Splinter Meeting GalaxyEvol

Milky Way and Nearby Galaxies: Templates for Galaxy Evolution Studies

Time: Thursday September 12, 16:15-18:00 and Friday September 13, 16:15-18:00 CEST (UTC+2)

Room: S21

Convenor(s): Dario Colombo, Mallory Thorp, Agata Karska, Frank Bigiel
Argelander-Institut für Astronomie - Universität Bonn

With the advent of powerful facilities such as ALMA, JWST, CCAT/FYST, and MeerKAT, new opportunities arise to explore star formation regimes and environments with respect to a greater diversity of galaxies once inaccessible, creating a comprehensive picture of the baryon cycle throughout cosmic time. These cutting-edge instruments promise to revolutionize our understanding of galaxy evolution by providing unprecedented high-resolution and high-sensitivity observations. While new technologies open new frontiers, the level of detail contemporary studies of the Milky Way and nearby galaxies provide is unmatched. Both are indispensable targets for the high-resolution observations that allow us to unravel the subtle nuances of star formation processes while providing additional perspective of how these processes shape galactic structures and evolution. By leveraging the unique characteristics of the Milky Way and nearby galaxies, and the novel views new facilities provide for these galaxies, we can move towards a more comprehensive understanding of the interconnected nature of star formation and galaxy evolution. This session aims to connect communities studying the Milky Way, nearby galaxies, and the broader context of galaxy evolution, with a focus on investigating how the properties and distribution of cold gas, from atomic to diffuse or dense molecular gas, regulate star formation (and its cessation) in galaxies. The focus of the session will be on observational studies. We envision a session divided into 4 blocks: star formation and gas distribution in the (inner) Milky Way, low metallicity environments (outer Galaxy, LMC/SMC, dwarf galaxies), star-forming nearby galaxies, and galaxy-evolution related surveys/studies. The topic of the blocks will be introduced by 4 invited speakers. The rest of the time will be dedicated to contributed talks. Additionally, we will dedicate the last 15-20 minutes of each day session to open discussions concerning remaining questions in these fields, and how new observational undertakings will help bridge the gap between local star formation and galaxy evolution.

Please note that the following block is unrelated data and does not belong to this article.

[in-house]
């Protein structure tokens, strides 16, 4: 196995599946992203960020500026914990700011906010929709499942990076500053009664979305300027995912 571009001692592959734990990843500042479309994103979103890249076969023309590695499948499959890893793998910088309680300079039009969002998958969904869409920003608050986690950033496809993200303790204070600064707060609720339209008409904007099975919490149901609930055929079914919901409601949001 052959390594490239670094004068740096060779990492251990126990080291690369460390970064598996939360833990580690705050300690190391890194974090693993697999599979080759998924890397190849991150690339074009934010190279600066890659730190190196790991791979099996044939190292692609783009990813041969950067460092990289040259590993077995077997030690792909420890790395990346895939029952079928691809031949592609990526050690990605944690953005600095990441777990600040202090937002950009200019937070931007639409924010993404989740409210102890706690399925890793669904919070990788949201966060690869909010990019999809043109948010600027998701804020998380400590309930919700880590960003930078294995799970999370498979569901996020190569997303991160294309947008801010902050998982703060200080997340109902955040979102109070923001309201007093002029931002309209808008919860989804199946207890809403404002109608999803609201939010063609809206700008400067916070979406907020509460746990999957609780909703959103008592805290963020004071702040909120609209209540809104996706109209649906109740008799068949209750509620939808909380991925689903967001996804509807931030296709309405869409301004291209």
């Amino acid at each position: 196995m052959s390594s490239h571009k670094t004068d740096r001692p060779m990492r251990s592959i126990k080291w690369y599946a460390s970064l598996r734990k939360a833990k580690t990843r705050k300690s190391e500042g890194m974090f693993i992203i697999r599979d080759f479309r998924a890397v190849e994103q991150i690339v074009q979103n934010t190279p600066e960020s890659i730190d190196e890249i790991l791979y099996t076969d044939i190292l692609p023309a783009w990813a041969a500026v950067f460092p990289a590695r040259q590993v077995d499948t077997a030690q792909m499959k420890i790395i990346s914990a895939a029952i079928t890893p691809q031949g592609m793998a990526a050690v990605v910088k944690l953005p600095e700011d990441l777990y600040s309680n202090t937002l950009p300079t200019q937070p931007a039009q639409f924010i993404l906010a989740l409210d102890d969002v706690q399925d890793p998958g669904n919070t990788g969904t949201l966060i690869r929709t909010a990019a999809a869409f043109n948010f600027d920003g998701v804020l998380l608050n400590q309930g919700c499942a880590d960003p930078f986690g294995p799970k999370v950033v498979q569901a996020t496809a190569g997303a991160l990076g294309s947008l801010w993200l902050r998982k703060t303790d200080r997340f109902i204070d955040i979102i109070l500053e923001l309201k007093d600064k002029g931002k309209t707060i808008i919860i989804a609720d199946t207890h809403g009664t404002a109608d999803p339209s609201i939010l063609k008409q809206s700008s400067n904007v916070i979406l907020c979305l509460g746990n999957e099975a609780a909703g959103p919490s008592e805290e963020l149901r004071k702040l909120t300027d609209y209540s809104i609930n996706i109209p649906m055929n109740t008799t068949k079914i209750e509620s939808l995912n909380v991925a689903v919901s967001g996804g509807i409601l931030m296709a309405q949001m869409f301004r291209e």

Thursday September 12, 16:15-18:00 Milky Way and Nearby Galaxies: Templates for Galaxy Evolution Studies (S21)

Friday September 13, 16:15-18:00 Milky Way and Nearby Galaxies: Templates for Galaxy Evolution Studies (S21)

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